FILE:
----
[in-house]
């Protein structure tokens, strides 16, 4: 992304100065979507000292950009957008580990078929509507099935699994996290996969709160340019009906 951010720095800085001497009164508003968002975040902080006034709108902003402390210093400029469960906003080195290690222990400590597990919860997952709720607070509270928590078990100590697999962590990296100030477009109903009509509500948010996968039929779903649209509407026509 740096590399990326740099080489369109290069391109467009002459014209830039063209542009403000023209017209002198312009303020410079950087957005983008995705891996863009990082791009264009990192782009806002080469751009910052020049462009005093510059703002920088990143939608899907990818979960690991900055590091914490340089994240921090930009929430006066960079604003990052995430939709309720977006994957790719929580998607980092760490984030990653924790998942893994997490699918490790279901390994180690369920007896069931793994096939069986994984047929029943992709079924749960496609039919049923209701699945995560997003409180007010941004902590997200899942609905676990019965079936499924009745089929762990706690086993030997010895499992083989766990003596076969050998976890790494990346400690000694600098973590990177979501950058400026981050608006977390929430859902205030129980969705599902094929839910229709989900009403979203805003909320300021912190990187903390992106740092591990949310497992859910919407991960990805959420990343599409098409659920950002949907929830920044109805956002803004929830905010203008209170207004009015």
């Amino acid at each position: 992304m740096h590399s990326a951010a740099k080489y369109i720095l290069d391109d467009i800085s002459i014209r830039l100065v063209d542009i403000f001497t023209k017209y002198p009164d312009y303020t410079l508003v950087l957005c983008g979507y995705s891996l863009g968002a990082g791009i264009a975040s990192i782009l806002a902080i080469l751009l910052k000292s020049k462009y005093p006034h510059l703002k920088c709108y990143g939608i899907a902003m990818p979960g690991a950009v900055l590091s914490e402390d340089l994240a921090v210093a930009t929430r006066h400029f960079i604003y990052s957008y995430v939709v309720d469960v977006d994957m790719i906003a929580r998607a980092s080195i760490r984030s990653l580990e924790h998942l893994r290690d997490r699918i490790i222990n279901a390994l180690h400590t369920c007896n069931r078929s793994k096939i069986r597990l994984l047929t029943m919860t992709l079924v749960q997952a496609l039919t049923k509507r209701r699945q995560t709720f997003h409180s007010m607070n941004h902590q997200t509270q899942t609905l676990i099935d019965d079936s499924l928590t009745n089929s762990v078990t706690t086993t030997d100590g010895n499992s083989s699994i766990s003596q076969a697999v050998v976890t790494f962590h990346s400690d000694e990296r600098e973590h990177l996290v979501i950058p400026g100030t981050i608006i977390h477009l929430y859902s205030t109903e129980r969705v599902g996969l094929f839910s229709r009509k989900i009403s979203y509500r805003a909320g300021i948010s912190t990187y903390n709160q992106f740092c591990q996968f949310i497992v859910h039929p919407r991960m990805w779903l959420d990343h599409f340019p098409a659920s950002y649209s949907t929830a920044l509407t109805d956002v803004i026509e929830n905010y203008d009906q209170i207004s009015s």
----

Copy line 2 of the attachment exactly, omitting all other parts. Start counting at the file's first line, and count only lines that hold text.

């Protein structure tokens, strides 16, 4: 992304100065979507000292950009957008580990078929509507099935699994996290996969709160340019009906 951010720095800085001497009164508003968002975040902080006034709108902003402390210093400029469960906003080195290690222990400590597990919860997952709720607070509270928590078990100590697999962590990296100030477009109903009509509500948010996968039929779903649209509407026509 740096590399990326740099080489369109290069391109467009002459014209830039063209542009403000023209017209002198312009303020410079950087957005983008995705891996863009990082791009264009990192782009806002080469751009910052020049462009005093510059703002920088990143939608899907990818979960690991900055590091914490340089994240921090930009929430006066960079604003990052995430939709309720977006994957790719929580998607980092760490984030990653924790998942893994997490699918490790279901390994180690369920007896069931793994096939069986994984047929029943992709079924749960496609039919049923209701699945995560997003409180007010941004902590997200899942609905676990019965079936499924009745089929762990706690086993030997010895499992083989766990003596076969050998976890790494990346400690000694600098973590990177979501950058400026981050608006977390929430859902205030129980969705599902094929839910229709989900009403979203805003909320300021912190990187903390992106740092591990949310497992859910919407991960990805959420990343599409098409659920950002949907929830920044109805956002803004929830905010203008209170207004009015």